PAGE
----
Multiple regression analysis suggests this is the case. The statisitically significant factors were mean elevation (p=0.001), home ownership (p=0.000) and poverty (p=0.005). The contribution of CWF in 2010 was not statistically significant in this multiple regression (p=0.587) as were most of the other factors I considered.

Malin and Till (2015) use the CWF for 1992 in most of their comparisons. My analysis shows this has a better correlation with ADHD prevalence in 2011 than CWF for any other year (r=0.45 cf 0.32 for CWF in 2010). It seems strange to use 20 year old data in  a model predicting ADHD prevalence for 2011 so I used more recent data for my exploratory analysis. However, in a multiple regression the contribution from CWF in 1992 was still not statistically significant (p= 0.158).


We should be careful of conclusions arising from such exploratory investigations. Firstly the obvious – correlation is not causation. But secondly the choice of data  is crucial.

Malin and Till (2015) chose to consider CWF prevalence as the main factor influencing ADHD prevalence. They did also include socioeconomic status (SES) as a secondary factor.  However, my analysis shows a number of other factors which could equally be considered. And when they are considered in multiple regressions the contribution from CWF is not statistically significant.

modelThe model used by Malin and Till (2015) using CWF in 1992 and SES in 1992 explained only 31% of the variance of ADHD prevalence in 2011. The corresponding firgures for ADHD prevalence in 2003 and 2007 were 24% and 22%.) But using a model for the influence of mean elevation, home ownership and poverty only (no CWF included) I was able to predict the state prevalence of ADHD in 2011 as shown in this figure. This accounts for 48% of the variance and has a significance of p= 0.000. Perhaps further exploration of the available data could produce an even better model but the key point here is that CWF does not contribute anything once mean elevation is included.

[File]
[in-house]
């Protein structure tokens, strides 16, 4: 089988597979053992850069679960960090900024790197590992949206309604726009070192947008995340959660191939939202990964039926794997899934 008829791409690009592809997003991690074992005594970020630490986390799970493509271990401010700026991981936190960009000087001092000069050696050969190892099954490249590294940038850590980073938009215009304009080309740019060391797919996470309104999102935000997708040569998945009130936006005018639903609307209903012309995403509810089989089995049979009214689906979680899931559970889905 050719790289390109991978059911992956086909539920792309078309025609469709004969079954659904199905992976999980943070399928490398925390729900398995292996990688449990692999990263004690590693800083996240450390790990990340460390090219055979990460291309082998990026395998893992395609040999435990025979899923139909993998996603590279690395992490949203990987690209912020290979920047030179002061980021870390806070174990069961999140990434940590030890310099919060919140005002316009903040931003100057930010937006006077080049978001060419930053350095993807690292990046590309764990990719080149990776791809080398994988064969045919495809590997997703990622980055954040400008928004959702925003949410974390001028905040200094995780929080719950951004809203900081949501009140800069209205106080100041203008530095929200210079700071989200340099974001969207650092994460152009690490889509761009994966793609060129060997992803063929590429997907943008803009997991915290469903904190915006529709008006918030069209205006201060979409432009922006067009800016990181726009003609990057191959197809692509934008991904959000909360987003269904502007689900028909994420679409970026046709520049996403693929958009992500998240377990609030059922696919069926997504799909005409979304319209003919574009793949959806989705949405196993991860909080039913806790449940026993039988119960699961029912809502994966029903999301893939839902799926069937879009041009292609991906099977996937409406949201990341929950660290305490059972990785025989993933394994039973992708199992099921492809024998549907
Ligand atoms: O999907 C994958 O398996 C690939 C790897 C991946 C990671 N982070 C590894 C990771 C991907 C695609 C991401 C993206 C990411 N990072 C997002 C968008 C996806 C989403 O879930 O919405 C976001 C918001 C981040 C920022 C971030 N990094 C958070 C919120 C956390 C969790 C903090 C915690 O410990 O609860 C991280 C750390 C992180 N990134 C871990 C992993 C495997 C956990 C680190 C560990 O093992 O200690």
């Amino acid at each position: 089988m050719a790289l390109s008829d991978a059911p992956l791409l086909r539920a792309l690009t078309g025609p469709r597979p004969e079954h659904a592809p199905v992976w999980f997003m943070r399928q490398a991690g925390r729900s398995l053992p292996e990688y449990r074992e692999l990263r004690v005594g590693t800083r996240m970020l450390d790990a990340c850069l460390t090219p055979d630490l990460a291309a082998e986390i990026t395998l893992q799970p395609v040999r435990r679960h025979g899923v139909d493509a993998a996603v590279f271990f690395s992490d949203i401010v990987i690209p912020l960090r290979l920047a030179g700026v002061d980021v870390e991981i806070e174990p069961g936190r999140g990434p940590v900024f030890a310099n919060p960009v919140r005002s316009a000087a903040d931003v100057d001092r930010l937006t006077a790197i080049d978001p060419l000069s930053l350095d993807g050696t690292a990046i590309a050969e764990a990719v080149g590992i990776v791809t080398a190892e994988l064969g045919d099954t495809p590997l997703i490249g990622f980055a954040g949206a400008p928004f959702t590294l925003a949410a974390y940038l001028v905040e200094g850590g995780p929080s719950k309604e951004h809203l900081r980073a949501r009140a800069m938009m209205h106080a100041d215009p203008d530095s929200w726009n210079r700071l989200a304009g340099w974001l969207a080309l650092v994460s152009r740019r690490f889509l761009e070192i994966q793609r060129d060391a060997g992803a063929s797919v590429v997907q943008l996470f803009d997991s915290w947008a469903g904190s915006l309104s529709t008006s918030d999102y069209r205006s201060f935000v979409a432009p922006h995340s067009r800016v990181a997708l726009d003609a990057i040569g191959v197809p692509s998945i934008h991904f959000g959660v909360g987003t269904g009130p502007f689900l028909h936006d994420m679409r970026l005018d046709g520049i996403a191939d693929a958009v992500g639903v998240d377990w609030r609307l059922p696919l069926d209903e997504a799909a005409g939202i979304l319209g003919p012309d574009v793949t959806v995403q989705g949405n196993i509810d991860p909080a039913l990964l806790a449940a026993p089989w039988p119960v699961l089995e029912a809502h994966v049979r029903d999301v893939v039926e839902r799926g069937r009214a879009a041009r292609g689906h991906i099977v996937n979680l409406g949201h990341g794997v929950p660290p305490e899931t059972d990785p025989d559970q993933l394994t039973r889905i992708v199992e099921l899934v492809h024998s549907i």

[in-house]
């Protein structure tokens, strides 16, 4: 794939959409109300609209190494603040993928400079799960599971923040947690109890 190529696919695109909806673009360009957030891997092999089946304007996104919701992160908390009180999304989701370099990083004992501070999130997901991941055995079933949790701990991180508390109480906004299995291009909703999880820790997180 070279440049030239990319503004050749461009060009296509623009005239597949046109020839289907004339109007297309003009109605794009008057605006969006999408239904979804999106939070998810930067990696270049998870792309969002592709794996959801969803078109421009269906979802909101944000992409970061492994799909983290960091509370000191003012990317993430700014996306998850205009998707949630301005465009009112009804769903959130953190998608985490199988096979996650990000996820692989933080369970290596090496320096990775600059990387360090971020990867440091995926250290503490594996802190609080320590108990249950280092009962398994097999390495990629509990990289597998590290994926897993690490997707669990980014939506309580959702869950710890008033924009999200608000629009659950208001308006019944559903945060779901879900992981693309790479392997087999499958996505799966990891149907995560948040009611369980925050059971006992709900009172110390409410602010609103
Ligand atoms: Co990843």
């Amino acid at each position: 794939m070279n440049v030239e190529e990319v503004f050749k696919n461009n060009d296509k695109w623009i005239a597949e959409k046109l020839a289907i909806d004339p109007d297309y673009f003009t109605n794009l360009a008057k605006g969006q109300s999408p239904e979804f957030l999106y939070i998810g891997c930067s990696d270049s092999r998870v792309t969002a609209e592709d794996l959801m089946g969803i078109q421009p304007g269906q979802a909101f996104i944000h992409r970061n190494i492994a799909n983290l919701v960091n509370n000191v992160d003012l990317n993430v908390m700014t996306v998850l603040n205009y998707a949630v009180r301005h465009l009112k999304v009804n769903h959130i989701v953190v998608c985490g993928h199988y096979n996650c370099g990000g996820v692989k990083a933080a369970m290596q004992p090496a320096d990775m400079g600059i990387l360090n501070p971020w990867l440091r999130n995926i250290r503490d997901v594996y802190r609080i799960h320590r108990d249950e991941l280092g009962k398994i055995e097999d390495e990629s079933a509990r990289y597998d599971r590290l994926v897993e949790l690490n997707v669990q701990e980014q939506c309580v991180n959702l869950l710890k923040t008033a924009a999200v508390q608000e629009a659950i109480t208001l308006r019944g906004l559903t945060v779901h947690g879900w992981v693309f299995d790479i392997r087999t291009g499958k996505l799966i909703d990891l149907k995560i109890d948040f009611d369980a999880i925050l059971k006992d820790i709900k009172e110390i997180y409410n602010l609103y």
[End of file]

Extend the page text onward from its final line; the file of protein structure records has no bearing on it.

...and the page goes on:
I do not think Malin and Till (2015) are justified in drawing the conclusion that CWF influences ADHD. Their mistaken conclusion has arisen from their limited choice of data considered for the exploratory analysis. That in itself seems to have resulted from a bias inherent in their hypothesis that “fluoride is a widespread neurotoxin.”

Similar articles






2 Responses to “ADHD linked to elevation not fluoridation”

  • Hi Ken, well done. Interesting analysis. A couple of points on the stats. I’d never say an r of 0.4 is “highly” correlated – quite the contrary, this is a poor correlation. The p-value may be small, but when it comes to correlations this is very misleading. The issue is that simply by increasing the numbers of “samples” the p-value will get smaller even if “r” does not change. This can result in v small p values even with small r.

    ps. Normally, if I see an “r” and not “r^2” I assume the correlation is “Spearman’s” (rank correlation) rather than “Pearson’s”. I’m not sure that is the case here as the graphs look to me as though it would be OK (& better) to use Pearson’s r^2. If so then an r of 0.4 is r^2 of 0.16 suggesting that 16% (only) of the variance in prevalence is explained by the variable.

    pps. I’d also avoid calling the p-value a “significant factor” as this can be misleading to those who don’t understand the difference between the statistical convention of “significance” and the every day use of the work “significant.”

    • I take your point, John, about my use of superlatives. I will go through and at least insert a few “relativelys” – as I was relating the correlations I found to those reported by Malin & Till – also the reason I used r instead of r^2 as they did.

      Thanks for these comments – in the past I have always worked with a statistician who would pull me up on these things. But they are not so accessible in retirement.